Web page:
Charles Marowitz’s Sherlock’s Last Case comes wreathed in many mysteries, not the least of which is why a play of such marvellous entertainment value, concerning a great fictional detective known to all, is so rarely staged.

The cuttings library at The Oxford Times contains but one review of the piece, and that dating from as long ago as 1980. At that time the play was still presented as the work of Matthew Lang, under which assumed name Marowitz had knocked off the 90-minute one-acter in a matter of days in 1974 to fill a gap in the schedule of London’s Open Space Theatre, which he had set up with producer Thelma Holt.

It was not until the mid-1980s, when Marowitz was back in his native US, that he owned up to authorship as he refashioned the play into two acts for a Broadway production starring Frank Langella (famed as a screen Dracula) as the omniscient Holmes.

That the sleuth was omniscient, never one to be worsted, has proved to be — along with his know-all nature and insufferable arrogance — among his most tiresome characteristics. With a cheery insouciance he tells Dr Watson here: “A day without a threat to my life is like a jour without soleil.”

As supplied by Marowitz the words throughout the play are strung together with an aphoristic expertise almost to rival that of Sir Arthur Conan Doyle. The crisp and mannered delivery of Christopher Godwin, an actor of rich and wide experience, presents them with an authenticity that will be savoured by every Holmesian, all but the most hidebound of whom will relish the gentle mockery of their hero and the absurdity of the situations into which he and sidekick Watson (the excellent Adam Kotz) are drawn.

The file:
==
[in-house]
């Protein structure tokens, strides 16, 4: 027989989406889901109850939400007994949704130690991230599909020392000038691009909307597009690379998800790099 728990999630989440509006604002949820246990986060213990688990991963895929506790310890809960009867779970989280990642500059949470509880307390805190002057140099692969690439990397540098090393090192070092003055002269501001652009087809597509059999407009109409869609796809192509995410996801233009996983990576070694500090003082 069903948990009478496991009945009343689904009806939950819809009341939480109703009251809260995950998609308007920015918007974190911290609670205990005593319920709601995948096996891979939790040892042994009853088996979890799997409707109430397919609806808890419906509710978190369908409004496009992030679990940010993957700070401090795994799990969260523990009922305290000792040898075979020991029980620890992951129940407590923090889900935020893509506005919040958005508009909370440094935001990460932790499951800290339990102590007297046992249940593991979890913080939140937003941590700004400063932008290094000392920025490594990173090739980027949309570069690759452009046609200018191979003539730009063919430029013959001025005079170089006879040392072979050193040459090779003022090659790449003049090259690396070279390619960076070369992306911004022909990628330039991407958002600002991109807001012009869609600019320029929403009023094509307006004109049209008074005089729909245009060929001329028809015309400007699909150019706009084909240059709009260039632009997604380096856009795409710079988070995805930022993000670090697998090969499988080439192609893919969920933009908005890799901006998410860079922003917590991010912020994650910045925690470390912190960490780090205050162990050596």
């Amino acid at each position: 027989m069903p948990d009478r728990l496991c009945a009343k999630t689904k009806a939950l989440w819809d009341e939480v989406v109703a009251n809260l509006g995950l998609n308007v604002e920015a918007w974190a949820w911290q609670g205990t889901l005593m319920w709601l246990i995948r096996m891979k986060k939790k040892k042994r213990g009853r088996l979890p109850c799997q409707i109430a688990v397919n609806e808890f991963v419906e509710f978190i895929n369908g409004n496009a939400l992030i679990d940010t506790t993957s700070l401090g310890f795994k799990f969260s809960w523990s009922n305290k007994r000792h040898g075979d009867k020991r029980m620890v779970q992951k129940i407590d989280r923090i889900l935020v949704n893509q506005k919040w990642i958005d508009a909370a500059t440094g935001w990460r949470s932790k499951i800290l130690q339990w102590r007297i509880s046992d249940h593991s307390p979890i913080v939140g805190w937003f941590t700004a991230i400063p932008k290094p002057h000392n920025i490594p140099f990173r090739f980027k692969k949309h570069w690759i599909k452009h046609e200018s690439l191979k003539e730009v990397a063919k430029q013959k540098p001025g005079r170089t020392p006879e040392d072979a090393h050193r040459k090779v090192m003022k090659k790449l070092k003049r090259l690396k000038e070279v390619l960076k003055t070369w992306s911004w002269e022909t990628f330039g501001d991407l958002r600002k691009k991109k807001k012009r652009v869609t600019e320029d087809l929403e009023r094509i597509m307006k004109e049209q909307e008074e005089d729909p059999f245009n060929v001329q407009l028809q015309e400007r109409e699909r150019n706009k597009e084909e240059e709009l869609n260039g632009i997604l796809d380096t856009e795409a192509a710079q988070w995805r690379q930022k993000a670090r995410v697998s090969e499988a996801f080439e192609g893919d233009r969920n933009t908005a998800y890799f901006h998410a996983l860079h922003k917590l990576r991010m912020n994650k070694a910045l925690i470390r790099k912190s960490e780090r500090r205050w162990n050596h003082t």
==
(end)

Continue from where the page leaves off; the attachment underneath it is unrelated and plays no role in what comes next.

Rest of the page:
The mainspring of the plot is the arrival at 221B Baker Street of a letter purporting to come from one Ralph Moriarty, the previously unknown son of the villainous Professor Moriarty, who was killed (as Holmes also was and then wasn’t) in the momentous confrontation between good and evil at the Reichenbach Falls.

Vengeance is his ambition, and once the garrulous Scottish housekeeper Mrs Hudson (Alexandra Mathie) has been tricked northwards, the game — as Holmes would put it — is on.

Despite the efforts of another Moriarty child, Liza (Victoria Grove) to defuse the situation, simultaneously charming the usually female-resistant Holmes, the unseen Ralph soon looks to be doing his worst.

Knockings from a cupboard lead to the discovery of the bound and gagged Dr Watson. Further serious unpleasantness follows as designer Simon Kenny’s splendidly atmospheric set transforms to admit us to a dimly lit cellar which quickly becomes a torture chamber for Holmes.

Will he survive this encounter with villainy? Will the forces of law as represented by Insp. Lestrade (Alister Cameron) help him to sleuth another day? The play, expertly directed by Maria Aitken, grips us to the end.

By then we have finally come to meet the mysterious Ralph - and quite a character he proves as presented by Roger Covivati in an impressive professional debut.

Seen (or rather not) during his student days at the Guildhall as HG Wells's Invisible Man, Roger is a young actor one might hope to see much more of in the future.

Godot would be an appropriate role for his very special talents.